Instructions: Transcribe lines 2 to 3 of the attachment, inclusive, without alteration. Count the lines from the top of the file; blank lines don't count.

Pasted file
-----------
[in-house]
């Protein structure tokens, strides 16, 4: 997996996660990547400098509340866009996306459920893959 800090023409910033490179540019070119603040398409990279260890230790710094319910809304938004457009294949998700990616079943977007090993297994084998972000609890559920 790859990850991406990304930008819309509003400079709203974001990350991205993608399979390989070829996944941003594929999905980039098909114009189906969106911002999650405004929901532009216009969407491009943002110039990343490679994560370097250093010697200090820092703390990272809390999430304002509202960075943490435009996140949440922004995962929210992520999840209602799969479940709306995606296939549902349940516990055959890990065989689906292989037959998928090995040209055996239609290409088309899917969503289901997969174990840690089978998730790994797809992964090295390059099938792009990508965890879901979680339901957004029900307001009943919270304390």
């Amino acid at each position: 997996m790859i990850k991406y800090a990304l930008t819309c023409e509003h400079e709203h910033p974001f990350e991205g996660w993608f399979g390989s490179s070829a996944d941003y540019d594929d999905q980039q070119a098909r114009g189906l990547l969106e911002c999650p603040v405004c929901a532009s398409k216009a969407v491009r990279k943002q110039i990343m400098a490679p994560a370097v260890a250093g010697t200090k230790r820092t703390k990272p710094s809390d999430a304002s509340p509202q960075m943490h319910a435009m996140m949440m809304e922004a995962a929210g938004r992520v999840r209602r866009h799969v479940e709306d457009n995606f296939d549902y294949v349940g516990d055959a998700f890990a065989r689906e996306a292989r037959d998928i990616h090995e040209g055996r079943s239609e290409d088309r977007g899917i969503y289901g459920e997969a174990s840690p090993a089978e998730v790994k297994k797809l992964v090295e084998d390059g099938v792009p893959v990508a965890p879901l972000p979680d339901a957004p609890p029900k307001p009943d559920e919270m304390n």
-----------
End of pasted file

């Protein structure tokens, strides 16, 4: 997996996660990547400098509340866009996306459920893959 800090023409910033490179540019070119603040398409990279260890230790710094319910809304938004457009294949998700990616079943977007090993297994084998972000609890559920 790859990850991406990304930008819309509003400079709203974001990350991205993608399979390989070829996944941003594929999905980039098909114009189906969106911002999650405004929901532009216009969407491009943002110039990343490679994560370097250093010697200090820092703390990272809390999430304002509202960075943490435009996140949440922004995962929210992520999840209602799969479940709306995606296939549902349940516990055959890990065989689906292989037959998928090995040209055996239609290409088309899917969503289901997969174990840690089978998730790994797809992964090295390059099938792009990508965890879901979680339901957004029900307001009943919270304390």
């Amino acid at each position: 997996m790859i990850k991406y800090a990304l930008t819309c023409e509003h400079e709203h910033p974001f990350e991205g996660w993608f399979g390989s490179s070829a996944d941003y540019d594929d999905q980039q070119a098909r114009g189906l990547l969106e911002c999650p603040v405004c929901a532009s398409k216009a969407v491009r990279k943002q110039i990343m400098a490679p994560a370097v260890a250093g010697t200090k230790r820092t703390k990272p710094s809390d999430a304002s509340p509202q960075m943490h319910a435009m996140m949440m809304e922004a995962a929210g938004r992520v999840r209602r866009h799969v479940e709306d457009n995606f296939d549902y294949v349940g516990d055959a998700f890990a065989r689906e996306a292989r037959d998928i990616h090995e040209g055996r079943s239609e290409d088309r977007g899917i969503y289901g459920e997969a174990s840690p090993a089978e998730v790994k297994k797809l992964v090295e084998d390059g099938v792009p893959v990508a965890p879901l972000p979680d339901a957004p609890p029900k307001p009943d559920e919270m304390n």